Friday, March 15, 2013

The Risk and Truth of Ireland

As you may have read previously in this blog, my entire life I've clung desperately to entertained a mysterious love of the Emerald Isle. I was a one-man St. Patrick's Day Advent season every year of high school; I wore pins of the names of different Irish patriots every day (Patrick Pearse, Wolf Tone, etc). I focused on Irish history and literature in college: my senior independent study compared the effects of two invasions, Christianity and the Vikings, on Irish culture. I wear a shamrock necklace every day of my life. Needless to say, this time of year always brings me a sense of mini-euphoria somewhat akin to soft snowflakes on Christmas Eve.

At the same time, however, it also brings a question to the top of my mind: Why? What is it about Ireland and its people that creates such devotion in myself and many, many others? Often it can easily be traced back to celebrating one's own heritage. In my case, however, it was a few quotes from Irish authors that led me down a different path.

"Even a newspaperman, if you entice him into a cemetery at midnight, will believe in phantoms, for everyone is a visionary, if you scratch him deep enough. But the Celt, unlike any other, is a visionary without scratching.” William Butler Yeats

As a whole, the Irish love tradition. Living on the same land as their ancestors, driving on roads past 500 year-old castle ruins, a concerted effort to save their original Irish language: all contribute to a deep sense of place and identity that possesses the Irish. Much of this is transmitted to later generations through well-loved tales and the reels and ballads of its rich musical tradition. Perhaps the sense of their own history being kept alive so well contributes to the Celtic ability to stir the imagination.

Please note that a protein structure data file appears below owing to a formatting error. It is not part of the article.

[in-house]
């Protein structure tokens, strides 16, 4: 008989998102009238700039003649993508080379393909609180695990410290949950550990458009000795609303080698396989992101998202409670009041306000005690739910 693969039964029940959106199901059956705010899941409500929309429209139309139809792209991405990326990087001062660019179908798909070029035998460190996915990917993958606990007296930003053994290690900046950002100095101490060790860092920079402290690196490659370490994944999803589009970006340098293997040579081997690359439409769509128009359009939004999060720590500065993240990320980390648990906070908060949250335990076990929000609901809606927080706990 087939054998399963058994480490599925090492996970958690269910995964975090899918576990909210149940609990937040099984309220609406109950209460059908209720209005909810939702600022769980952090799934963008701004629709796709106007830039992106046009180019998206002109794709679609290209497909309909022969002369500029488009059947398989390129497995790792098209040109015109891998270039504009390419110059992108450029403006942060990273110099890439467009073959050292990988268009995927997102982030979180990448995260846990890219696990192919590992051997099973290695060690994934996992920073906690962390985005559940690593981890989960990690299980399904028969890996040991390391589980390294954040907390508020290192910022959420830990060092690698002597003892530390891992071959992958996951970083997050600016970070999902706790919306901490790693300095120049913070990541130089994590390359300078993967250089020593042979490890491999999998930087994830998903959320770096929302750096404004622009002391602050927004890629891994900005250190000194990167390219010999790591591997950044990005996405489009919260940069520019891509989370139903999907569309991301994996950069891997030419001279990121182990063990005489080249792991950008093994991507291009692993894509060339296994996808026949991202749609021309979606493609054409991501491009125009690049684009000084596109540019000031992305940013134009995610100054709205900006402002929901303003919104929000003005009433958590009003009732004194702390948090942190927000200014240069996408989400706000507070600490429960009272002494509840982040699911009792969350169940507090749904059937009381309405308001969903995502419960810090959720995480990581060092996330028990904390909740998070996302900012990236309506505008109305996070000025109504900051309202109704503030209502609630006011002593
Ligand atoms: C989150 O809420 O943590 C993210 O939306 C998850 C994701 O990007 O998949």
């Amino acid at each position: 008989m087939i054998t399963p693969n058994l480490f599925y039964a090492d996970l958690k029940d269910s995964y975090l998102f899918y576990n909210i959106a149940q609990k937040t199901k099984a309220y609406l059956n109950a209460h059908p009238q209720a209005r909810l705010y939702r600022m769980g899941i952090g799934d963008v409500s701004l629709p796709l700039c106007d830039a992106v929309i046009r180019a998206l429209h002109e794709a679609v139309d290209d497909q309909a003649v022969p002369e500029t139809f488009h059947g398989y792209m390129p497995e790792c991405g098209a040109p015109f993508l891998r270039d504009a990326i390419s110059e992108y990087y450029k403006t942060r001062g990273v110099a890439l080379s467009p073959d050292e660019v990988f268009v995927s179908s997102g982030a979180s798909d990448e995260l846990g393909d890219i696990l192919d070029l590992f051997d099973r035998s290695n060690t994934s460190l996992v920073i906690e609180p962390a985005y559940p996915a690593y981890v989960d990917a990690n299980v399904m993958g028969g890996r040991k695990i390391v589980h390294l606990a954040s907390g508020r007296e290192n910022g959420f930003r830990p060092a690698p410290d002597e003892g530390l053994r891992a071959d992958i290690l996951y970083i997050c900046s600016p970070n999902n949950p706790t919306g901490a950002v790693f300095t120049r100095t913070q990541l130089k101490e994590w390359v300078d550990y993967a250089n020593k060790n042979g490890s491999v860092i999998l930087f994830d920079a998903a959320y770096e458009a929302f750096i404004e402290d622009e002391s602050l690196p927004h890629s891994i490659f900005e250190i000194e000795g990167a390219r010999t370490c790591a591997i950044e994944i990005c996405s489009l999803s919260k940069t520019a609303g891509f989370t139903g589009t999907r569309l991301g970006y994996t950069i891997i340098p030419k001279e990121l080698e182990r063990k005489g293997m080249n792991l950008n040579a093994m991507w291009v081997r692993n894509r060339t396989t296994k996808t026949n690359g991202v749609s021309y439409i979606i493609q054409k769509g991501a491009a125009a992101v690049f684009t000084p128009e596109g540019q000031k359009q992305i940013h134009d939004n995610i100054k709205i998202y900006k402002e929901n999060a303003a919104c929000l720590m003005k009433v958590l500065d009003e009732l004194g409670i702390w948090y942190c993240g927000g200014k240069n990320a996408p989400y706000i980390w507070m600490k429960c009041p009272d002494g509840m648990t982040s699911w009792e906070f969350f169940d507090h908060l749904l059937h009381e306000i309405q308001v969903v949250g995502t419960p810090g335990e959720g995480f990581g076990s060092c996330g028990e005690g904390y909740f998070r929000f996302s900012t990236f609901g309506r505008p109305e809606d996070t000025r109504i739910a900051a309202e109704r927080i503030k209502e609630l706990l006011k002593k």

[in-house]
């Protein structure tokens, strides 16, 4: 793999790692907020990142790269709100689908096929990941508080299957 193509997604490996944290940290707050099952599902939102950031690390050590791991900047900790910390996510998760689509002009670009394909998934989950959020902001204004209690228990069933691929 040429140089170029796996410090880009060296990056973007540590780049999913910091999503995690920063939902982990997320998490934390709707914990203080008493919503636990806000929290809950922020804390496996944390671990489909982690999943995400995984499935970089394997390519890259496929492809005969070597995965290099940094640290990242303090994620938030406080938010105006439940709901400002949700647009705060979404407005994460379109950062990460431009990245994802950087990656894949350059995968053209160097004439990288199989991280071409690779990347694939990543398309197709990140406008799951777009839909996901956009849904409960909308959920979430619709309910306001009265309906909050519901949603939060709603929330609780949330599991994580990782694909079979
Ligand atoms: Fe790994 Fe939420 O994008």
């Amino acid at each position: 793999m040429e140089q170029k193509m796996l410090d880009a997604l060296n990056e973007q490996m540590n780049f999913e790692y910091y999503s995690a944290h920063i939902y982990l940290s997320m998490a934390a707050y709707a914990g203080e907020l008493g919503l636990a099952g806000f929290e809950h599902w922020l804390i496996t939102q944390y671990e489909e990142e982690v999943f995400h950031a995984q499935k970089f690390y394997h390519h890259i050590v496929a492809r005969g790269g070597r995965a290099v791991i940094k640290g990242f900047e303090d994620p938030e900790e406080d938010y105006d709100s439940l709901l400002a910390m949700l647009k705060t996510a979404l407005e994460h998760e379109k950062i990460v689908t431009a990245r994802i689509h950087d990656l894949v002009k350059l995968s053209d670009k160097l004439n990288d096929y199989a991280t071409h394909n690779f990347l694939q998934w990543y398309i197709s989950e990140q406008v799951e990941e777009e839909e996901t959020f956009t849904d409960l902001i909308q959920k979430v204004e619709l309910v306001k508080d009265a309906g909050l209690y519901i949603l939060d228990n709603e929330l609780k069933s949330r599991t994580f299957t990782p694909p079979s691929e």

"Being Irish, he had an abiding sense of tragedy, which sustained him through temporary periods of joy."William Butler Yeats

There is also a pervasive melancholy in the Irish culture, possibly from the constant damp and overcast weather. A continual sense that things may not turn out for the best, and the calm acceptance of that fact, combined with a strong sense of history and identity, have definitely generated a heavyhearted and poignant tone to the works of Irish writers from James Joyce all the way to Seamus Heaney.

The melancholy view of life doesn't always look backwards to what has gone one before, however. Now, in modern-age Ireland, due to a series of economic downturns, there is also a sense of missed opportunities: what could have been.

“Over time, the ghosts of things that happened start to turn distant; once they've cut you a couple of million times, their edges blunt on your scar tissue, they wear thin. The ones that slice like razors forever are the ghosts of things that never got the chance to happen.” 
Tana French

So this St. Patrick's Day Weekend, take a moment and consider the saddened richness of the Irish heritage. Then, go live boldly (and read some Irish poetry)!

"There is risk and truth to yourselves and the world before you." ― Seamus Heaney

Photo of the Irish coast from travel.nationalgeographic.com

1 comment:

Richard Shaw said...

Well done, Joel.

Quick comment about your cooking in an Irish context.

G.B. Shaw: There is no love more sincere than the love of food.

Richard Shaw paraphrase: Thre is no love more sincere than the love of food, your family and friends, your Church and your God.

And, as always, thanks for your great help in terms of my library needs.


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